Freeman Dyson co-wrote an excellent article about how, even excluding political ramifications, using tactical nukes is a bad idea.

First of all, the instant-lethal radius of tactical nuclear weapons is rather small; modern armies don't bunch up in big, tight formations like Napoleon did. Your tactical nuke won't wipe out the whole army, you'll kill a few hundred at best.

Second, the destruction of infrastructure isn't necessarily a good thing for you, the attacker. As the Germans found out in Stalingrad, and the Allies found out at Monte Casino, rubble makes fantastic defensive terrain. I'm sure you've seen some of the videos of Russian vehicles getting ambushed; imagine if Ukrainian anti-tank teams had even more places to hide.

Third, radiation just isn't that big of a concern for an army. You can't really use it to block movement; the quickly lethal isotopes are gone in a few days, and the ones that stick around longer take weeks to induce dangerous doses, plenty of time for an army to move through.

So, like PhilS said, war isn't a game where all you need to do is defeat the enemy army and get the Game Over screen, but even if it was, nukes just don't help that much.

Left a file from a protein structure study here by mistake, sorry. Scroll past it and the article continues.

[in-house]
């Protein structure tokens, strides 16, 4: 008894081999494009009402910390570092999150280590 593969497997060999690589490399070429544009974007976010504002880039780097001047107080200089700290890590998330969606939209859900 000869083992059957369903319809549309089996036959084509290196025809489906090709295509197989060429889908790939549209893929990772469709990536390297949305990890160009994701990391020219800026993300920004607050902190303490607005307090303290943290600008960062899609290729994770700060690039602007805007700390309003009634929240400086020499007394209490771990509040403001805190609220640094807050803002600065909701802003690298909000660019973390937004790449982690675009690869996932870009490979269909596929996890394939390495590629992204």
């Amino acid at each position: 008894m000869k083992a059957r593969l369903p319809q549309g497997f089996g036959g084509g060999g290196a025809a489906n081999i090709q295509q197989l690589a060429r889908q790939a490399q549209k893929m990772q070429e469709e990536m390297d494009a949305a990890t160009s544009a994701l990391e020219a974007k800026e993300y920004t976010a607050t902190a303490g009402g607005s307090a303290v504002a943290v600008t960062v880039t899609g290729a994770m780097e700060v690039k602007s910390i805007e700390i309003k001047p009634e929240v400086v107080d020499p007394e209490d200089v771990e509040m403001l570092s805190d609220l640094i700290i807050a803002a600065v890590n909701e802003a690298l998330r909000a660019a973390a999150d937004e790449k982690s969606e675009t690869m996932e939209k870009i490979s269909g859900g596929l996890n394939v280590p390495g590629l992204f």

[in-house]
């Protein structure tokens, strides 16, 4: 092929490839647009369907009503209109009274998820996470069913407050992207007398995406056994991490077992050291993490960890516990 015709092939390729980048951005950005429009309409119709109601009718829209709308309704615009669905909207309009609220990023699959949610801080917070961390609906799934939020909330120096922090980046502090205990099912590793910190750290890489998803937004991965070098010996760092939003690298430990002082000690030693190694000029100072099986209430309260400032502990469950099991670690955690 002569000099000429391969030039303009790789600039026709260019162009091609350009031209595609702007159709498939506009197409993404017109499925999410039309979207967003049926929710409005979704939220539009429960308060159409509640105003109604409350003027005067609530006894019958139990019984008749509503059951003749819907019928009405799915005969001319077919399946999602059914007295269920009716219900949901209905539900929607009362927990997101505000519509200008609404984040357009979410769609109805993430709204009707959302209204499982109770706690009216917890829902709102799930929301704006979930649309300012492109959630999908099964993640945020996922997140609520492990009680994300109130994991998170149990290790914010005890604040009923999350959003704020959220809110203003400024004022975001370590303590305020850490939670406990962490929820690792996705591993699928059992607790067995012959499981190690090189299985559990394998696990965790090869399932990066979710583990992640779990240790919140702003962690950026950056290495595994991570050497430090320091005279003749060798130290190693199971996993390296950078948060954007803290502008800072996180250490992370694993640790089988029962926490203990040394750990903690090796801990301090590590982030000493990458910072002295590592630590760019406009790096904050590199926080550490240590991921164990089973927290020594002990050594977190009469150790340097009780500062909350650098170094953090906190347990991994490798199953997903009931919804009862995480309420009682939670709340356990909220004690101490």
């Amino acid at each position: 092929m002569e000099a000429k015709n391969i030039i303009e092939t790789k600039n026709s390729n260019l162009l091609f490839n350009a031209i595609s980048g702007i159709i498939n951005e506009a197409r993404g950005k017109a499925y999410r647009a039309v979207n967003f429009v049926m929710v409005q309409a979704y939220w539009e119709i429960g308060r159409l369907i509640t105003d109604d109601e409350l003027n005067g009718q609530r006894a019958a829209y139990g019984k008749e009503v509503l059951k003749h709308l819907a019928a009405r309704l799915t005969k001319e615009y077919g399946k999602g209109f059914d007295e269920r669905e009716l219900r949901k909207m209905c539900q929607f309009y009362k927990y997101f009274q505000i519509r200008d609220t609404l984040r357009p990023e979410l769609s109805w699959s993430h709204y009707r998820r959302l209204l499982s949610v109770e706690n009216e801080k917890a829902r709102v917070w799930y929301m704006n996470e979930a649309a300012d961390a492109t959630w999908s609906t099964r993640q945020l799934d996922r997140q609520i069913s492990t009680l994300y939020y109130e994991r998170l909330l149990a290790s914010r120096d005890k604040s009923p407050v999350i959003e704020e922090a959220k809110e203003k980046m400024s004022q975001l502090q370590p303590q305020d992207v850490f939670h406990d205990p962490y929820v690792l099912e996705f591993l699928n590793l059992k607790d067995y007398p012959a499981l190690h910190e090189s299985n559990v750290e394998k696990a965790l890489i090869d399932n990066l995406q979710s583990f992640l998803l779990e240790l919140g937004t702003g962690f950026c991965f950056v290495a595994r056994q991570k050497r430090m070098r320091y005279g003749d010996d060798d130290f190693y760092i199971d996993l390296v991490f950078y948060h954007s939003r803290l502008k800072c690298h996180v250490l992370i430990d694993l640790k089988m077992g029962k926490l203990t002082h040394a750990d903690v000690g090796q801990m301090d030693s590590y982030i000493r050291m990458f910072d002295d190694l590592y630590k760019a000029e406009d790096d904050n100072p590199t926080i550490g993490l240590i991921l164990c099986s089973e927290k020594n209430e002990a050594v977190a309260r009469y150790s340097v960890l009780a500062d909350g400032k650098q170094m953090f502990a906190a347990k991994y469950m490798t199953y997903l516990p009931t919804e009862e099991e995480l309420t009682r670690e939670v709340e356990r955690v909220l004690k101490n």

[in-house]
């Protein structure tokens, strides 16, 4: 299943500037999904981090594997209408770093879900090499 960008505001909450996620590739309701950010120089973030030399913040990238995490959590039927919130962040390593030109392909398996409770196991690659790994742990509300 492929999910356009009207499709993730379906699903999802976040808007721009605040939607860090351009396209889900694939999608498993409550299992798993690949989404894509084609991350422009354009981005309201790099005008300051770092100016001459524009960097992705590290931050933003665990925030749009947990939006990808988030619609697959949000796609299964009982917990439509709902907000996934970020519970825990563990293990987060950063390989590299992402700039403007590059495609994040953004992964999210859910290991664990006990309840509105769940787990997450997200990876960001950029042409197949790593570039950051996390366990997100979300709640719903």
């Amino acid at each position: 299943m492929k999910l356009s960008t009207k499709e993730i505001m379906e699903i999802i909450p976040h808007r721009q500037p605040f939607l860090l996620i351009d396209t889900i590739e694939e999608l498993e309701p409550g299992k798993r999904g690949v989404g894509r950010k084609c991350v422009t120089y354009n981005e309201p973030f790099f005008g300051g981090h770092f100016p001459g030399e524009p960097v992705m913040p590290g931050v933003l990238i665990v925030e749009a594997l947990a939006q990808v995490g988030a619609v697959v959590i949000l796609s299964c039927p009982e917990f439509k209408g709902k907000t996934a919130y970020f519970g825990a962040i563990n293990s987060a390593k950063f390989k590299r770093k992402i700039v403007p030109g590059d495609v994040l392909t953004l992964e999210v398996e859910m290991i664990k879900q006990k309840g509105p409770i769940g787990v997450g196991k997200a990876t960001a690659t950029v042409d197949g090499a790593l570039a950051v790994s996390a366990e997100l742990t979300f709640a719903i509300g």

There is no reason for Russia to use nuclear weapons. They want to take over Ukraine or at least use it as a puppet state, so destroying it wouldn't make sense. Also the use of nuclear weapons would agitate NATO and at the very least have astronomical increase in sanctions if not more serious escalation including war.


Since after Hiroshima and Nagasaki, nuclear weapons are not offensive weapons anymore. Since the Cold War, they have been always meant for deterrence.

Using nuclear weapons would likely pull the world into WW3.

However, Russia can use other means like carpet bombing that they used in Syria, i.e. the indiscriminate bombing of the military installations and civilian residences.

  • 5